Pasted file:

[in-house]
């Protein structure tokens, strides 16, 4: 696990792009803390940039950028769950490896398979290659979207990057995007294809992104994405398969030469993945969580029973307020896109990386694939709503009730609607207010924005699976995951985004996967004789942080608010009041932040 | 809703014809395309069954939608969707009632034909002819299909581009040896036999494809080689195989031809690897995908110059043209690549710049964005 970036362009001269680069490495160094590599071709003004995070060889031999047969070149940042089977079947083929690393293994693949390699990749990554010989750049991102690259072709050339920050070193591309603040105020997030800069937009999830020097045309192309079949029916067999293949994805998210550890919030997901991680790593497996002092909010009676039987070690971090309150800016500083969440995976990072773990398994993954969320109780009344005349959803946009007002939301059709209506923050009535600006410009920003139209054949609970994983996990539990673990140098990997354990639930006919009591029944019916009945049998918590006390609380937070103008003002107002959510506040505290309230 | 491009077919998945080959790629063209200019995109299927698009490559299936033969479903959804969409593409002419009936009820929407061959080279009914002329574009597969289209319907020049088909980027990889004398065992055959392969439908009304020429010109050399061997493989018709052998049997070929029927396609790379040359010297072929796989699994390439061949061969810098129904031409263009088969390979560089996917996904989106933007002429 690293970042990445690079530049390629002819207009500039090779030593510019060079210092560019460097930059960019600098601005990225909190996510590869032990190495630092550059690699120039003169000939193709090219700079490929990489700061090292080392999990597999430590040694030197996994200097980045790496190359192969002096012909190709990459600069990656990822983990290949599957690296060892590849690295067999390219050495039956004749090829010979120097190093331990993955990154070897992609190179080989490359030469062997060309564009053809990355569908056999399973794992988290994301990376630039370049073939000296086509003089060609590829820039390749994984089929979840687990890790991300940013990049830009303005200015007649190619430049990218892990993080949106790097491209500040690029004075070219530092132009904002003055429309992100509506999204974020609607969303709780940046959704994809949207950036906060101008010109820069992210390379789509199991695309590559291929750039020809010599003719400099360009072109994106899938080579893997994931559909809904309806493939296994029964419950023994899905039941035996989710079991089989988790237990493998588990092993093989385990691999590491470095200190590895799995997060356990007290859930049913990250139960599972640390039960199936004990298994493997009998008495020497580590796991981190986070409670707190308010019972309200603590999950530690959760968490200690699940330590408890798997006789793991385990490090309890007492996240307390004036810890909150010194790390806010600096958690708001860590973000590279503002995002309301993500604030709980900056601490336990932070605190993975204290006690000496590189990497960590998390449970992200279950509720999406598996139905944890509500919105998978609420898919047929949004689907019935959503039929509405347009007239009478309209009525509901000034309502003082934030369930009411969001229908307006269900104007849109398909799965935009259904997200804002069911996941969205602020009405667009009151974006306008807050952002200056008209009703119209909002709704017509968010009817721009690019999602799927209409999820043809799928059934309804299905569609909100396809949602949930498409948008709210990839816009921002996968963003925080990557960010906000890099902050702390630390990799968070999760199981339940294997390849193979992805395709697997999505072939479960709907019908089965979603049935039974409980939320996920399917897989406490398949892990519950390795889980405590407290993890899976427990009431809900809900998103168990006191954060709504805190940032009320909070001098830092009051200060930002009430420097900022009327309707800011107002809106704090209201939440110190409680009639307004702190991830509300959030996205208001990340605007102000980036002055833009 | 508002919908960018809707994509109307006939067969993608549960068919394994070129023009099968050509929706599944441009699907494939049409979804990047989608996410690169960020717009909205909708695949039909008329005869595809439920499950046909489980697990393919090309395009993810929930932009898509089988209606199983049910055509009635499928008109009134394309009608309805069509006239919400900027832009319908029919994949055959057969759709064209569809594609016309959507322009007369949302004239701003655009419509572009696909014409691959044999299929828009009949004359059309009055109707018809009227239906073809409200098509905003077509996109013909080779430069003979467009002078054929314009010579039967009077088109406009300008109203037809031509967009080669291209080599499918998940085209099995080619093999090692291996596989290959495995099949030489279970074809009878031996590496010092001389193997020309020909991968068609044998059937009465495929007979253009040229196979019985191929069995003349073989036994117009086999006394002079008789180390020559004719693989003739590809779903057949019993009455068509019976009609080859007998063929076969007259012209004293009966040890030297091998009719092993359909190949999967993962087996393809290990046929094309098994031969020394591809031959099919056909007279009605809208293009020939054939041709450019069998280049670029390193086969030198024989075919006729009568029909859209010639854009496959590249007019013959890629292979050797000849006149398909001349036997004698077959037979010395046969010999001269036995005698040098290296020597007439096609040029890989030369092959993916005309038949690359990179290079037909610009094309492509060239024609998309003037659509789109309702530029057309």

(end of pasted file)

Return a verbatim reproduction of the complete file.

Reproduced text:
[in-house]
């Protein structure tokens, strides 16, 4: 696990792009803390940039950028769950490896398979290659979207990057995007294809992104994405398969030469993945969580029973307020896109990386694939709503009730609607207010924005699976995951985004996967004789942080608010009041932040 | 809703014809395309069954939608969707009632034909002819299909581009040896036999494809080689195989031809690897995908110059043209690549710049964005 970036362009001269680069490495160094590599071709003004995070060889031999047969070149940042089977079947083929690393293994693949390699990749990554010989750049991102690259072709050339920050070193591309603040105020997030800069937009999830020097045309192309079949029916067999293949994805998210550890919030997901991680790593497996002092909010009676039987070690971090309150800016500083969440995976990072773990398994993954969320109780009344005349959803946009007002939301059709209506923050009535600006410009920003139209054949609970994983996990539990673990140098990997354990639930006919009591029944019916009945049998918590006390609380937070103008003002107002959510506040505290309230 | 491009077919998945080959790629063209200019995109299927698009490559299936033969479903959804969409593409002419009936009820929407061959080279009914002329574009597969289209319907020049088909980027990889004398065992055959392969439908009304020429010109050399061997493989018709052998049997070929029927396609790379040359010297072929796989699994390439061949061969810098129904031409263009088969390979560089996917996904989106933007002429 690293970042990445690079530049390629002819207009500039090779030593510019060079210092560019460097930059960019600098601005990225909190996510590869032990190495630092550059690699120039003169000939193709090219700079490929990489700061090292080392999990597999430590040694030197996994200097980045790496190359192969002096012909190709990459600069990656990822983990290949599957690296060892590849690295067999390219050495039956004749090829010979120097190093331990993955990154070897992609190179080989490359030469062997060309564009053809990355569908056999399973794992988290994301990376630039370049073939000296086509003089060609590829820039390749994984089929979840687990890790991300940013990049830009303005200015007649190619430049990218892990993080949106790097491209500040690029004075070219530092132009904002003055429309992100509506999204974020609607969303709780940046959704994809949207950036906060101008010109820069992210390379789509199991695309590559291929750039020809010599003719400099360009072109994106899938080579893997994931559909809904309806493939296994029964419950023994899905039941035996989710079991089989988790237990493998588990092993093989385990691999590491470095200190590895799995997060356990007290859930049913990250139960599972640390039960199936004990298994493997009998008495020497580590796991981190986070409670707190308010019972309200603590999950530690959760968490200690699940330590408890798997006789793991385990490090309890007492996240307390004036810890909150010194790390806010600096958690708001860590973000590279503002995002309301993500604030709980900056601490336990932070605190993975204290006690000496590189990497960590998390449970992200279950509720999406598996139905944890509500919105998978609420898919047929949004689907019935959503039929509405347009007239009478309209009525509901000034309502003082934030369930009411969001229908307006269900104007849109398909799965935009259904997200804002069911996941969205602020009405667009009151974006306008807050952002200056008209009703119209909002709704017509968010009817721009690019999602799927209409999820043809799928059934309804299905569609909100396809949602949930498409948008709210990839816009921002996968963003925080990557960010906000890099902050702390630390990799968070999760199981339940294997390849193979992805395709697997999505072939479960709907019908089965979603049935039974409980939320996920399917897989406490398949892990519950390795889980405590407290993890899976427990009431809900809900998103168990006191954060709504805190940032009320909070001098830092009051200060930002009430420097900022009327309707800011107002809106704090209201939440110190409680009639307004702190991830509300959030996205208001990340605007102000980036002055833009 | 508002919908960018809707994509109307006939067969993608549960068919394994070129023009099968050509929706599944441009699907494939049409979804990047989608996410690169960020717009909205909708695949039909008329005869595809439920499950046909489980697990393919090309395009993810929930932009898509089988209606199983049910055509009635499928008109009134394309009608309805069509006239919400900027832009319908029919994949055959057969759709064209569809594609016309959507322009007369949302004239701003655009419509572009696909014409691959044999299929828009009949004359059309009055109707018809009227239906073809409200098509905003077509996109013909080779430069003979467009002078054929314009010579039967009077088109406009300008109203037809031509967009080669291209080599499918998940085209099995080619093999090692291996596989290959495995099949030489279970074809009878031996590496010092001389193997020309020909991968068609044998059937009465495929007979253009040229196979019985191929069995003349073989036994117009086999006394002079008789180390020559004719693989003739590809779903057949019993009455068509019976009609080859007998063929076969007259012209004293009966040890030297091998009719092993359909190949999967993962087996393809290990046929094309098994031969020394591809031959099919056909007279009605809208293009020939054939041709450019069998280049670029390193086969030198024989075919006729009568029909859209010639854009496959590249007019013959890629292979050797000849006149398909001349036997004698077959037979010395046969010999001269036995005698040098290296020597007439096609040029890989030369092959993916005309038949690359990179290079037909610009094309492509060239024609998309003037659509789109309702530029057309």